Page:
We know you've thought about it before: What if the Disney princesses were all friends in real life?
What if Elsa's go-to Friday night routine was watching Netflix and drinking boxed wine with Jasmine? What if Cinderella posted too many selfies with Pocahontas? And what if they had a clothes swap? What would Tiana look like in Elsa's blue crystal gown? How would Brave's Merida look rocking Mulan's set of armor?
Imagine no more, because 25-year-old artist Dylan Bonner has done the work for you.
In a charming set of images, which debuted exclusively on E! Online, Bonner has not only drawn the princesses in different outfits, but also placed them in one another's worlds to create a remarkable alternate reality. According to Bonner, a whole lot of thought went into which princess could feasibly fit into which world without losing her signature (or her feminist power).
"I spent a lot of time trying different character swaps trying to think which ones would make sense for their personalities/interests," Bonner told Mic via email. "I didn't want this to look like the characters simply swapped heads. I wanted them to stay themselves."
"Mulan and Merida are feminist warriors, so I knew I did not want them put into big puffy dresses, because that wouldn't be them," he continued. "They need their weapons because they're essentially extensions of themselves. Just like Elsa keeping her ice powers or Tiana keeping her chef skills. They wouldn't be themselves without them."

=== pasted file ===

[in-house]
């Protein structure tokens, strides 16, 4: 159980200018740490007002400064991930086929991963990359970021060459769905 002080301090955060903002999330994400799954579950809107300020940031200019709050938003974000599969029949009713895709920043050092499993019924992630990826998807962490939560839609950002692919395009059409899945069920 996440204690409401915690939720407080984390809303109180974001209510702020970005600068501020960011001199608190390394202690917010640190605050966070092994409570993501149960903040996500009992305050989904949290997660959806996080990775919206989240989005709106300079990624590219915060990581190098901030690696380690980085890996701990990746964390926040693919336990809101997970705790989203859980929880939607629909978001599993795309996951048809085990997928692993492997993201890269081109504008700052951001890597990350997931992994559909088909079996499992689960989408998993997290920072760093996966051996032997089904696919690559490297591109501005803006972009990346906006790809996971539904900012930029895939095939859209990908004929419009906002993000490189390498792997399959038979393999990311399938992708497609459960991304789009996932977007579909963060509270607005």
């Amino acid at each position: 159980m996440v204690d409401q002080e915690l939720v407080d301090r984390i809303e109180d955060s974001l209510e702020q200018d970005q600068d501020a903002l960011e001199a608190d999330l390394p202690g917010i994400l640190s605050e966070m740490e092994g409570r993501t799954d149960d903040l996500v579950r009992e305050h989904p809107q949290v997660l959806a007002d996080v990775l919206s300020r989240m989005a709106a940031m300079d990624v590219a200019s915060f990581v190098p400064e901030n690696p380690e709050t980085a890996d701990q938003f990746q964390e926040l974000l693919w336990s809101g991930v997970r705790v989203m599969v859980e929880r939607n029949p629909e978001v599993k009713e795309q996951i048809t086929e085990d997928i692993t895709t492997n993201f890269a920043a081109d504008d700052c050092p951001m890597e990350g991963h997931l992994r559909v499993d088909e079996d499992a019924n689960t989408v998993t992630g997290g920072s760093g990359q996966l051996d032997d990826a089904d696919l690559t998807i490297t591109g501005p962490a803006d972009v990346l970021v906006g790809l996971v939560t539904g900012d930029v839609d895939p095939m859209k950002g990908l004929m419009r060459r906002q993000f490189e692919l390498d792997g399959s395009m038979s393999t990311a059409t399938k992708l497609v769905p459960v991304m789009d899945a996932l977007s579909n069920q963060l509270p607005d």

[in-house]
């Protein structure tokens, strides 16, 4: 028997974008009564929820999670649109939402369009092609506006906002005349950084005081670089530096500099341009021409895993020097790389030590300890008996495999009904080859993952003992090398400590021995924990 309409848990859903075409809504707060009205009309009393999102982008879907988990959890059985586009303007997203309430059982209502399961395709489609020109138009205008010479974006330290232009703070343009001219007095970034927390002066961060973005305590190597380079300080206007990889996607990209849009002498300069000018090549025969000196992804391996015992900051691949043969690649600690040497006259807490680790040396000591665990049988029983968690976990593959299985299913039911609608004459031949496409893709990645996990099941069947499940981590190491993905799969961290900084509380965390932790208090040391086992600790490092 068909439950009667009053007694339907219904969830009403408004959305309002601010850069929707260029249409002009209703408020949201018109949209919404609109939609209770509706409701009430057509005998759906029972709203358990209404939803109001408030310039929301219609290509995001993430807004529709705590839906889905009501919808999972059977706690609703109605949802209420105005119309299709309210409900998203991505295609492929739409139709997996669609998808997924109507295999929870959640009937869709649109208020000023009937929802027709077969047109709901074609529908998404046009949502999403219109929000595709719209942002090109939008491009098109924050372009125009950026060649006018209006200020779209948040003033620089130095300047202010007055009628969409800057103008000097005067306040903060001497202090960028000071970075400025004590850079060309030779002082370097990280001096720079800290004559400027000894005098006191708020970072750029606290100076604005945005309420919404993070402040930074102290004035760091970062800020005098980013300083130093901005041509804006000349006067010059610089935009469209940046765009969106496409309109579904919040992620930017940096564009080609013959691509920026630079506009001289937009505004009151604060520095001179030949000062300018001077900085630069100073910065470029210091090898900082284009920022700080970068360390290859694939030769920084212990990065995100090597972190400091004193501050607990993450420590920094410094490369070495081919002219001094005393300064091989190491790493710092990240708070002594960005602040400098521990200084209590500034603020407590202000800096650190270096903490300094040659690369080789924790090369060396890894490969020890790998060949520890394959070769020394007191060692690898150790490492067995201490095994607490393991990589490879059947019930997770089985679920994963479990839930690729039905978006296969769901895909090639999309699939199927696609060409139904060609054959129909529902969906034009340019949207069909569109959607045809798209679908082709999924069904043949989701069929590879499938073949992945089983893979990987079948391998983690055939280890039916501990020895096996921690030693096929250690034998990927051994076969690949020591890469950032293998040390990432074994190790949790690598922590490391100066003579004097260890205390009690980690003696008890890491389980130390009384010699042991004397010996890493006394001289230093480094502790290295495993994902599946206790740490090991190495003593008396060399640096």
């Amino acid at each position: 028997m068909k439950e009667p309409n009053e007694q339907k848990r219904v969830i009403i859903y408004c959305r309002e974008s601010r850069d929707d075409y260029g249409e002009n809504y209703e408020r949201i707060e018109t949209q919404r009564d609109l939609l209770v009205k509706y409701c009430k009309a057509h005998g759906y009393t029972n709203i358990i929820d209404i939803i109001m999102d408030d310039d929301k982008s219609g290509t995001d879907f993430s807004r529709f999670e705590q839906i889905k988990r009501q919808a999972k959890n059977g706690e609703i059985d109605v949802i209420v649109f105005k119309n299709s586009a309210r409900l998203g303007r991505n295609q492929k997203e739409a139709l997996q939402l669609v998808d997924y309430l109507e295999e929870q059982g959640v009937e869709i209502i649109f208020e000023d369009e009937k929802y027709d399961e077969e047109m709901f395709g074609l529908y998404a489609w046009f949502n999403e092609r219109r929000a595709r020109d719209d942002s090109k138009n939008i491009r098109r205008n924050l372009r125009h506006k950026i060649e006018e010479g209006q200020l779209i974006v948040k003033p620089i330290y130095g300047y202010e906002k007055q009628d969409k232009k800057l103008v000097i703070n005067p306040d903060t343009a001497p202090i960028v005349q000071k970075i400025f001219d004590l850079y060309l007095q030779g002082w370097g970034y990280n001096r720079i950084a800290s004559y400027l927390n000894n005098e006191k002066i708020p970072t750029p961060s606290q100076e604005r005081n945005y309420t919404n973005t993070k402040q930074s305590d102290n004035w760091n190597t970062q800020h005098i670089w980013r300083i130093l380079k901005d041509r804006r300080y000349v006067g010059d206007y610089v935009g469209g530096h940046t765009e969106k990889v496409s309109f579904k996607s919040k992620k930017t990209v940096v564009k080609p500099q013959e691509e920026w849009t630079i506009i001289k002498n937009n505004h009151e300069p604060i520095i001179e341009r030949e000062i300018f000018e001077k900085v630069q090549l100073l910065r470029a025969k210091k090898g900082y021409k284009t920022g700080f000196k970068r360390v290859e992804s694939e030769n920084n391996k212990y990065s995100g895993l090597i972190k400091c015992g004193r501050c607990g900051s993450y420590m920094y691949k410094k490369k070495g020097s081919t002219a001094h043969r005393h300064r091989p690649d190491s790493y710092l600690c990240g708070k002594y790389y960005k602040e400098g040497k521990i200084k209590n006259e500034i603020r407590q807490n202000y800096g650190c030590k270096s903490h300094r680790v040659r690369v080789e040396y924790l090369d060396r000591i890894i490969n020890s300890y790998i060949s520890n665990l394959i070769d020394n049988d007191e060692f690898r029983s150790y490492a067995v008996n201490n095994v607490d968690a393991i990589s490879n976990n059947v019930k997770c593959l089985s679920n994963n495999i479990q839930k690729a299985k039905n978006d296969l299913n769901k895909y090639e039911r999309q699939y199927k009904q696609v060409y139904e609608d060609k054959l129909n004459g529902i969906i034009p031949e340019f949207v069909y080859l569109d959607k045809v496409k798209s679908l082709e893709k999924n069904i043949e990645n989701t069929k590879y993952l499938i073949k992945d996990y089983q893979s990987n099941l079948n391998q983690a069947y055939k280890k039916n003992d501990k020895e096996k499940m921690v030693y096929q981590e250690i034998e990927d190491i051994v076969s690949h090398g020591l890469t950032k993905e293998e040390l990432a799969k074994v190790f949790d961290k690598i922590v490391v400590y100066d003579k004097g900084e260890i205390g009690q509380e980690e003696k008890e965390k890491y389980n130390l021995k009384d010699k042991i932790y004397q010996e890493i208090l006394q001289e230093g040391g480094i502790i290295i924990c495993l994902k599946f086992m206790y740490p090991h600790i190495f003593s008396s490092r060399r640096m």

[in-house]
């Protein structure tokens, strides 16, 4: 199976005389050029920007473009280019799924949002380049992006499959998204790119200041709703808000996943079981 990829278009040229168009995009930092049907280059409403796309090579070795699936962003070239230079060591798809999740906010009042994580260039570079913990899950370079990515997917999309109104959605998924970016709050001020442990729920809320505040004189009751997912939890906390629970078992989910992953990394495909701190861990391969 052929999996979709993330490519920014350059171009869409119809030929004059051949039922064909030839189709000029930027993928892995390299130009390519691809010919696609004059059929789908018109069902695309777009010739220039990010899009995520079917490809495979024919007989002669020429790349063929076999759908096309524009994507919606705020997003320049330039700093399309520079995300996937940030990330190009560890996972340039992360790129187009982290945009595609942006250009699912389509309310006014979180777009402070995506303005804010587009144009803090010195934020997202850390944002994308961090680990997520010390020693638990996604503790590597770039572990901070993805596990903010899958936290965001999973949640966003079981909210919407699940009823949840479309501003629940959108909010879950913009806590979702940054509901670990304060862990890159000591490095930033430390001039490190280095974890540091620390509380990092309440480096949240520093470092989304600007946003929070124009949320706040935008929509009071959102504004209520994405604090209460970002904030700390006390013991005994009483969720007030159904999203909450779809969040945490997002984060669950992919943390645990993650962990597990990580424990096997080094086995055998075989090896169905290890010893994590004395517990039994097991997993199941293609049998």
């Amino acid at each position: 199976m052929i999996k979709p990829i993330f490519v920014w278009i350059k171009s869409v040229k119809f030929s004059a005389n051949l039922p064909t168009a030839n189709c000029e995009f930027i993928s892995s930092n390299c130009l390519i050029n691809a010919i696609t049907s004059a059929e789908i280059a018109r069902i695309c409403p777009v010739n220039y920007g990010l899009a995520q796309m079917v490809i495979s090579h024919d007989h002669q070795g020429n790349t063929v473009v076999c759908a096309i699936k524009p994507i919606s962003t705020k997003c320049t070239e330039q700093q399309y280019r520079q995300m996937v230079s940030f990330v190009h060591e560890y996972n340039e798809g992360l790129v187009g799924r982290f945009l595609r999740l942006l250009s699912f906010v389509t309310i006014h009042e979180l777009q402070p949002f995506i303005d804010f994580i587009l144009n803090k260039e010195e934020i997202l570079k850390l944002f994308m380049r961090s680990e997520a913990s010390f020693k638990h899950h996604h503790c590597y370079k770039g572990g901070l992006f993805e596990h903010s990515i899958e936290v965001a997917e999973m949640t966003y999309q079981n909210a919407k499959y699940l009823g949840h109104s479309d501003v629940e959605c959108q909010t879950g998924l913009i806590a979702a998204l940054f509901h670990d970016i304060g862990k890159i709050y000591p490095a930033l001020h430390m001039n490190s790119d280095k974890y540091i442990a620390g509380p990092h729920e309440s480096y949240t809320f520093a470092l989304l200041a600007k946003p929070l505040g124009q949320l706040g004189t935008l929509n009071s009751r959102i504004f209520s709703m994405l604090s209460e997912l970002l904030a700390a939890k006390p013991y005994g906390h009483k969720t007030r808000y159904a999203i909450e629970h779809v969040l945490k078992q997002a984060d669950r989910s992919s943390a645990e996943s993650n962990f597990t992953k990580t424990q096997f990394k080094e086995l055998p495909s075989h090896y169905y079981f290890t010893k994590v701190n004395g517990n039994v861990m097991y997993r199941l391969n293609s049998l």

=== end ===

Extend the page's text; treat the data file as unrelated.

Inspiration from the princesses, no matter how old: Bonner has been drawing since he was five years old, and he recalled first dabbling into Disney art when he drew the entire Little Mermaid movie on paper plates. Ariel has a long been a clear favorite.
"Her energy that Glen Keane (her lead animator) gave her is endlessly inspiring," he said. He even moved down from Michigan to Orlando for college, where he attended Disney College Program, which only reaffirmed his love. With an Instagram following of more than 32,000, it's clear that Bonner has found a passionate set of fans who are all touched by his enthusiasm for the Disney world.
"I think the strong reaction comes from the personal connection people have with these characters," he said. "They mean so many different things to people of all ages, cultures, races, genders, etc. I think what may draw them in would be seeing something they love that now relates to them more closely than before."
Before this set of images, which Bonner started as sketches before recreating them digitally, Bonner was known for bringing his artistic touch to pop culture and current events alike. He's live-drawn the Met Gala (making Rihanna a fan) and brought in his favorite animated ladies for a print to benefit the Human Rights Campaign.
He even put his special spin on the best Cinderella remake that has ever existed: the 1997 film starring Whitney Houston and Brandy Norwood.
Regardless of what comes next for this talented artist, he knows where to go for a little inspiration: "If I have artist block or I need a fun escape, I turn to Disney."